Pierpont’s favourite drinking companions are geologists. Their first qualification is that they’re always thirsty, having spent their formative years chipping at rocks in the arid outback of Australia, where the nearest pub is usually 100 miles or more away.
Their second qualification is that they’re literally a down-to-earth bunch. They are quite skilled scientists, but the science of geology inevitably entails plodding around a lot of harsh landscape, so they rarely become academically out of touch with the real world.
Finally – and best of all – any geologist who’s been in the profession for a few decades has an excellent knowledge of which ore deposits are likely to be profitable and which aren’t: a characteristic which has saved your correspondent from many an investment disaster.
So Pierpont was overjoyed when he heard that John Gaskell had written his memoirs, because John is a boy who has been around. He started life in Wigan but now lives in Australia after a career that has taken him through Malawi, Malaysia, Tennessee and a few other places. As there are rocks all around our planet, most geologists have worked in the backblocks of more than one country, which gives them a good perspective on the world.
One of John’s most memorable journeys began in Singapore in 1976 when he arrived to do a consulting job. He was met by a tall, handsome, affable Kiwi called Martin who was driving a primrose Jaguar XJ6. John’s job was to assess a guano deposit in Malaysia. Guano is a great and valuable source of fertiliser for the world’s crops. It is also one of the more repulsive materials a geologist can assess.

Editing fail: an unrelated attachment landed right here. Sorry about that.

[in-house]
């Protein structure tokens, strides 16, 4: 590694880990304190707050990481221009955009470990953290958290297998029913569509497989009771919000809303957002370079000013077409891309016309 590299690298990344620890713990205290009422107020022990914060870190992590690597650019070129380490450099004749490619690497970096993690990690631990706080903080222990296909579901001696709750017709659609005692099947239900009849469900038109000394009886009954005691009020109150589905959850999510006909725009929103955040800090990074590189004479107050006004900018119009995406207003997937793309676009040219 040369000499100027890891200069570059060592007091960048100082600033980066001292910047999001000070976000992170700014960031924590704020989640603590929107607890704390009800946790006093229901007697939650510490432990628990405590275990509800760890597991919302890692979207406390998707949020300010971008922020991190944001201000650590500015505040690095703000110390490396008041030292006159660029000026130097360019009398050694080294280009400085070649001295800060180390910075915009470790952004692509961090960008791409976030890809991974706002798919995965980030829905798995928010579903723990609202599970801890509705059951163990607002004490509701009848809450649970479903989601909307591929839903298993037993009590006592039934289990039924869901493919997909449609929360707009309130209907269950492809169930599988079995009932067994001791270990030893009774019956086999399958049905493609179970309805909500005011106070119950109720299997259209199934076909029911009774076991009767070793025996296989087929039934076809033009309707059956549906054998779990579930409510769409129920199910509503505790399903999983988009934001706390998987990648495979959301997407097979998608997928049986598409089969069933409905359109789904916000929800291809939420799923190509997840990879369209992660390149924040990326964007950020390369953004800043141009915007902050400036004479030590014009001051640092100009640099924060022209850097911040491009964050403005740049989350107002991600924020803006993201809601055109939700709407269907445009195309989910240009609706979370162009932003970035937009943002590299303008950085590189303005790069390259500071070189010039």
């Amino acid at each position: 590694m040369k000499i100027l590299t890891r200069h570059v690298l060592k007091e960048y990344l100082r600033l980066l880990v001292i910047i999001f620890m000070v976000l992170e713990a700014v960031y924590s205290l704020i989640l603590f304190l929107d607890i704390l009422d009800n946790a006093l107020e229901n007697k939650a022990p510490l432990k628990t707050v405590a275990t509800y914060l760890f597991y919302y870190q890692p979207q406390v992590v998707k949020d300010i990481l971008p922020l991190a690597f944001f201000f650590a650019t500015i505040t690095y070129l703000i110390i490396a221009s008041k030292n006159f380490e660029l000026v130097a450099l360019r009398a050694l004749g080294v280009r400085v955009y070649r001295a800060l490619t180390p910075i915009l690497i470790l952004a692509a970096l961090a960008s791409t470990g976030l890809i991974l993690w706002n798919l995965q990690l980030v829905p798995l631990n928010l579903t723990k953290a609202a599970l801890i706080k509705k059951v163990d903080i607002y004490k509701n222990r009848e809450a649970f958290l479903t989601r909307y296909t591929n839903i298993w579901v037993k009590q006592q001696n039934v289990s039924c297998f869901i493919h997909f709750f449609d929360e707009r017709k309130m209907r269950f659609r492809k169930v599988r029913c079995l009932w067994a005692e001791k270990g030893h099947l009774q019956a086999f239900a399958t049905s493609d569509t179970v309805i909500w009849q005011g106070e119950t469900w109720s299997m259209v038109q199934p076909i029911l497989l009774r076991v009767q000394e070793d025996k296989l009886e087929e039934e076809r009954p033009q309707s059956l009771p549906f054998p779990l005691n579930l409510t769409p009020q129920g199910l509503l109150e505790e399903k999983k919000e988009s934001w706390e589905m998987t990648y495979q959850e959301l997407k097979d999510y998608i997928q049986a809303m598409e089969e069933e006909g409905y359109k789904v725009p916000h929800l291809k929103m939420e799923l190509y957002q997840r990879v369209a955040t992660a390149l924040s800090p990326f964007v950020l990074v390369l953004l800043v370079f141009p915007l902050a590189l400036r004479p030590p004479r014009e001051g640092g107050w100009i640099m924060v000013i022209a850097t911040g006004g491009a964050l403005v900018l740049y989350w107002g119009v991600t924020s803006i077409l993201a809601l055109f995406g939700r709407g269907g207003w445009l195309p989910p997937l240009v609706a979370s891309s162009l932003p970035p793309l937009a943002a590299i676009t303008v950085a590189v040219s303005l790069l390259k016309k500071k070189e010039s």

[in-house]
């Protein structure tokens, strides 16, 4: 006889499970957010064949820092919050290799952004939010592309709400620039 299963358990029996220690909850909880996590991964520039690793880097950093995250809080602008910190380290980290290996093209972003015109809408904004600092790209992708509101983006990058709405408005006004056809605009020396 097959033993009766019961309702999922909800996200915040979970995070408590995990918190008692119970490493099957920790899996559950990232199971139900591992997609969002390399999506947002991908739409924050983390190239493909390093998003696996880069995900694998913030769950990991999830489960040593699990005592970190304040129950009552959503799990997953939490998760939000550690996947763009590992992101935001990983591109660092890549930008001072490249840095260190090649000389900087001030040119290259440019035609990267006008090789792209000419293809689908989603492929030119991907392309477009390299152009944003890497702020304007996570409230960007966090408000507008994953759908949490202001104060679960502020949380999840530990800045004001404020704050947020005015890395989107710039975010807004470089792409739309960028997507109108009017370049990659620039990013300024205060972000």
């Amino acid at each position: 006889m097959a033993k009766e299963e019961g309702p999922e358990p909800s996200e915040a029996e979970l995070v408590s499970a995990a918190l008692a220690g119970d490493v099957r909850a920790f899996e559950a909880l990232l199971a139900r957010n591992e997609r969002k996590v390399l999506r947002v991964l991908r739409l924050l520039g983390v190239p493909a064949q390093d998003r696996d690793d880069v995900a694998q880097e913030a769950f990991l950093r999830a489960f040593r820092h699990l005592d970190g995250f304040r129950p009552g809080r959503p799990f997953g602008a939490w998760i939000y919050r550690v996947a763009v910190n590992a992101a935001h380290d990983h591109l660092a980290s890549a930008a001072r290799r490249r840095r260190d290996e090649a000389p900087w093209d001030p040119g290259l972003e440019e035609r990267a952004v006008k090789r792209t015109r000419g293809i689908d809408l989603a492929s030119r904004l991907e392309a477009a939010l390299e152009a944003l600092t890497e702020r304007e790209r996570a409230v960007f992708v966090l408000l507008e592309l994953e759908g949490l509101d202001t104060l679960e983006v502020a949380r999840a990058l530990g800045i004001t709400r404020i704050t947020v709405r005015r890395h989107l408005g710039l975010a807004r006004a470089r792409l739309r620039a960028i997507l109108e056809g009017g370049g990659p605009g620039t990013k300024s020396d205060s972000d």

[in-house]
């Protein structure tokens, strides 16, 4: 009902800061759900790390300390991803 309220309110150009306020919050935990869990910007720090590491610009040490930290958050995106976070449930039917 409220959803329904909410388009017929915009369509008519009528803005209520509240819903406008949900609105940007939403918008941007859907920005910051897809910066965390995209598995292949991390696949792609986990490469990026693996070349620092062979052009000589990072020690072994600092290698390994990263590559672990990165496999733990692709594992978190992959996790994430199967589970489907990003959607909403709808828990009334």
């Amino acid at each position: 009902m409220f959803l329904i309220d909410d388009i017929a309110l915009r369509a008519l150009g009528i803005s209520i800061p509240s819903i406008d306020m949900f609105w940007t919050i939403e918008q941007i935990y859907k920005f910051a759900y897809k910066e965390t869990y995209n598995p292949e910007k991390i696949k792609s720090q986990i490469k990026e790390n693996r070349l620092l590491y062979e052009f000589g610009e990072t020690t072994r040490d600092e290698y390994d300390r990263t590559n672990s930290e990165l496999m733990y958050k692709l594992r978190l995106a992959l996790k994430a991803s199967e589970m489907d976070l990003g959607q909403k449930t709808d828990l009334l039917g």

John’s job was to map guano that had been created by the droppings of bats in six caves below a hill named Kota Tongkat in the middle of a Malaysian jungle. Drilling proved there was hard phosphate rock at the bottom of the deposit, but droppings at the top, where John and his assistants had to wade around, were soft and fresh.
Pierpont does not know what the worst job is that a geologist can have, but assessing guano in a bat cave must be a strong contender. Bats are nocturnal creatures, leaving their caves at night to catch insects and returning before dawn to hang upside down from the roof and digest.
When their routine is disturbed in daytime by geologists and drillers, the bats become nervous and excited and start flying around the cave and dropping more droppings. John said the droppings “like the quality of mercy, were not strained but droppeth like the gentle rain from heaven upon the place beneath, which in this case was me”. Next day he bought a hat.
For the rest of this article, click here: http://www.afr.com/business/mining/miners-mugs-mr-asia–and-bat-droppings-20150702-gi3c0z